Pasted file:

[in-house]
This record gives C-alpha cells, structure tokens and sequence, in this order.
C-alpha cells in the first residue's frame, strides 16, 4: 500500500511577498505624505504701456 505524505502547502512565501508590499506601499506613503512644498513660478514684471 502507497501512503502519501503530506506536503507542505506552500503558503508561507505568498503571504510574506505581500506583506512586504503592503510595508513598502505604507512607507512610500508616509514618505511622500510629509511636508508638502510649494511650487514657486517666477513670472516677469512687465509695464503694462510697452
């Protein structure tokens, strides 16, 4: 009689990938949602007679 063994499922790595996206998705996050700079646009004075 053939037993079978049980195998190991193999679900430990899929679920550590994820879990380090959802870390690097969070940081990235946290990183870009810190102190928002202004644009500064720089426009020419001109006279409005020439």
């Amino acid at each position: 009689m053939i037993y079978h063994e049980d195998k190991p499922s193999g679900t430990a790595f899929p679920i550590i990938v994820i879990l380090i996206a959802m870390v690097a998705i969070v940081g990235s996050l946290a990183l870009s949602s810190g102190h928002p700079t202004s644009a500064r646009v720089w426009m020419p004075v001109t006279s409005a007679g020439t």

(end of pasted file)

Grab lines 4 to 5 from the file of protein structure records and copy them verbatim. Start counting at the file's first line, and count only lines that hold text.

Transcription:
């Protein structure tokens, strides 16, 4: 009689990938949602007679 063994499922790595996206998705996050700079646009004075 053939037993079978049980195998190991193999679900430990899929679920550590994820879990380090959802870390690097969070940081990235946290990183870009810190102190928002202004644009500064720089426009020419001109006279409005020439």
């Amino acid at each position: 009689m053939i037993y079978h063994e049980d195998k190991p499922s193999g679900t430990a790595f899929p679920i550590i990938v994820i879990l380090i996206a959802m870390v690097a998705i969070v940081g990235s996050l946290a990183l870009s949602s810190g102190h928002p700079t202004s644009a500064r646009v720089w426009m020419p004075v001109t006279s409005a007679g020439t």